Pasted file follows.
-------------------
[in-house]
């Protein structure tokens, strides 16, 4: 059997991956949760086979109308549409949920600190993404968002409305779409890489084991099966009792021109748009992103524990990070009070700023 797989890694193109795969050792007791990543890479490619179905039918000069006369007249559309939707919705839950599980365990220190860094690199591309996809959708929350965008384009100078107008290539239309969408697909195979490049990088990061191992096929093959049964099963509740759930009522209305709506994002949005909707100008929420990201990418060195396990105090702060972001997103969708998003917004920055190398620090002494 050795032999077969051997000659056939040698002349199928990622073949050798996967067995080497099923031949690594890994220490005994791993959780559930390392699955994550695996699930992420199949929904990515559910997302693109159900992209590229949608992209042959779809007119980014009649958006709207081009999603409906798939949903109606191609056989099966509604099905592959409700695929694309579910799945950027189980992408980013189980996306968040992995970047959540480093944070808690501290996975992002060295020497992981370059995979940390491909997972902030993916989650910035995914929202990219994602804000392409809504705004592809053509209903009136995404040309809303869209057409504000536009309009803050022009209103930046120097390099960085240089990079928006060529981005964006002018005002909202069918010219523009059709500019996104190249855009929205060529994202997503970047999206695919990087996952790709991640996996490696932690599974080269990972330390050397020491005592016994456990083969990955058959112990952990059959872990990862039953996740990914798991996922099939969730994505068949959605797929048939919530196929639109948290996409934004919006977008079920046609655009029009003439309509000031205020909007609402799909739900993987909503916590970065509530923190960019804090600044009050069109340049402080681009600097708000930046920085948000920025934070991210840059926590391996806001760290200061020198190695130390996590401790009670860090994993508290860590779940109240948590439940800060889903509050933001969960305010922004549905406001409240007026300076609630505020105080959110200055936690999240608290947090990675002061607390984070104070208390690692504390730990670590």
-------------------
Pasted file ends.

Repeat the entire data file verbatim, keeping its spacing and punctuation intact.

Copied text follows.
[in-house]
């Protein structure tokens, strides 16, 4: 059997991956949760086979109308549409949920600190993404968002409305779409890489084991099966009792021109748009992103524990990070009070700023 797989890694193109795969050792007791990543890479490619179905039918000069006369007249559309939707919705839950599980365990220190860094690199591309996809959708929350965008384009100078107008290539239309969408697909195979490049990088990061191992096929093959049964099963509740759930009522209305709506994002949005909707100008929420990201990418060195396990105090702060972001997103969708998003917004920055190398620090002494 050795032999077969051997000659056939040698002349199928990622073949050798996967067995080497099923031949690594890994220490005994791993959780559930390392699955994550695996699930992420199949929904990515559910997302693109159900992209590229949608992209042959779809007119980014009649958006709207081009999603409906798939949903109606191609056989099966509604099905592959409700695929694309579910799945950027189980992408980013189980996306968040992995970047959540480093944070808690501290996975992002060295020497992981370059995979940390491909997972902030993916989650910035995914929202990219994602804000392409809504705004592809053509209903009136995404040309809303869209057409504000536009309009803050022009209103930046120097390099960085240089990079928006060529981005964006002018005002909202069918010219523009059709500019996104190249855009929205060529994202997503970047999206695919990087996952790709991640996996490696932690599974080269990972330390050397020491005592016994456990083969990955058959112990952990059959872990990862039953996740990914798991996922099939969730994505068949959605797929048939919530196929639109948290996409934004919006977008079920046609655009029009003439309509000031205020909007609402799909739900993987909503916590970065509530923190960019804090600044009050069109340049402080681009600097708000930046920085948000920025934070991210840059926590391996806001760290200061020198190695130390996590401790009670860090994993508290860590779940109240948590439940800060889903509050933001969960305010922004549905406001409240007026300076609630505020105080959110200055936690999240608290947090990675002061607390984070104070208390690692504390730990670590």